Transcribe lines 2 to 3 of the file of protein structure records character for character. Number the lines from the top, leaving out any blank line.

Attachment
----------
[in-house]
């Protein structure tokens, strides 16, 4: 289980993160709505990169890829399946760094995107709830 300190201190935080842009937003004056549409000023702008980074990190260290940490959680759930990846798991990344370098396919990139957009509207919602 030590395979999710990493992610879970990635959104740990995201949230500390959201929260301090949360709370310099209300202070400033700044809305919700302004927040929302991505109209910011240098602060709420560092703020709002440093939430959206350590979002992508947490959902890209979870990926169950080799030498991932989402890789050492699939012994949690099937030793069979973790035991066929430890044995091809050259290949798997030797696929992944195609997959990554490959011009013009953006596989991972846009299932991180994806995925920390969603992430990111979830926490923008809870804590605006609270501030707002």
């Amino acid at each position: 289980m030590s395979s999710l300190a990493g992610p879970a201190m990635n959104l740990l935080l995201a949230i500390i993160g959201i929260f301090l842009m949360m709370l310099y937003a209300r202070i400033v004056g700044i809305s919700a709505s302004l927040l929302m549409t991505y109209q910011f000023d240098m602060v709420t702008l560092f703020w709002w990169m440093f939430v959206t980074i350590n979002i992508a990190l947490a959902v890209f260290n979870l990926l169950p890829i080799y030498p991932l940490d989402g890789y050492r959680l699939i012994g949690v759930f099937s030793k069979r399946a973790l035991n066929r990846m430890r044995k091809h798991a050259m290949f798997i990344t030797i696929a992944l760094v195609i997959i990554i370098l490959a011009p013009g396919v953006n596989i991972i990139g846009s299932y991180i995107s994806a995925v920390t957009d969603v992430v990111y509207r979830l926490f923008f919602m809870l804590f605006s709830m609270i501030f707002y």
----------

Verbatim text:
């Protein structure tokens, strides 16, 4: 289980993160709505990169890829399946760094995107709830 300190201190935080842009937003004056549409000023702008980074990190260290940490959680759930990846798991990344370098396919990139957009509207919602 030590395979999710990493992610879970990635959104740990995201949230500390959201929260301090949360709370310099209300202070400033700044809305919700302004927040929302991505109209910011240098602060709420560092703020709002440093939430959206350590979002992508947490959902890209979870990926169950080799030498991932989402890789050492699939012994949690099937030793069979973790035991066929430890044995091809050259290949798997030797696929992944195609997959990554490959011009013009953006596989991972846009299932991180994806995925920390969603992430990111979830926490923008809870804590605006609270501030707002």
């Amino acid at each position: 289980m030590s395979s999710l300190a990493g992610p879970a201190m990635n959104l740990l935080l995201a949230i500390i993160g959201i929260f301090l842009m949360m709370l310099y937003a209300r202070i400033v004056g700044i809305s919700a709505s302004l927040l929302m549409t991505y109209q910011f000023d240098m602060v709420t702008l560092f703020w709002w990169m440093f939430v959206t980074i350590n979002i992508a990190l947490a959902v890209f260290n979870l990926l169950p890829i080799y030498p991932l940490d989402g890789y050492r959680l699939i012994g949690v759930f099937s030793k069979r399946a973790l035991n066929r990846m430890r044995k091809h798991a050259m290949f798997i990344t030797i696929a992944l760094v195609i997959i990554i370098l490959a011009p013009g396919v953006n596989i991972i990139g846009s299932y991180i995107s994806a995925v920390t957009d969603v992430v990111y509207r979830l926490f923008f919602m809870l804590f605006s709830m609270i501030f707002y």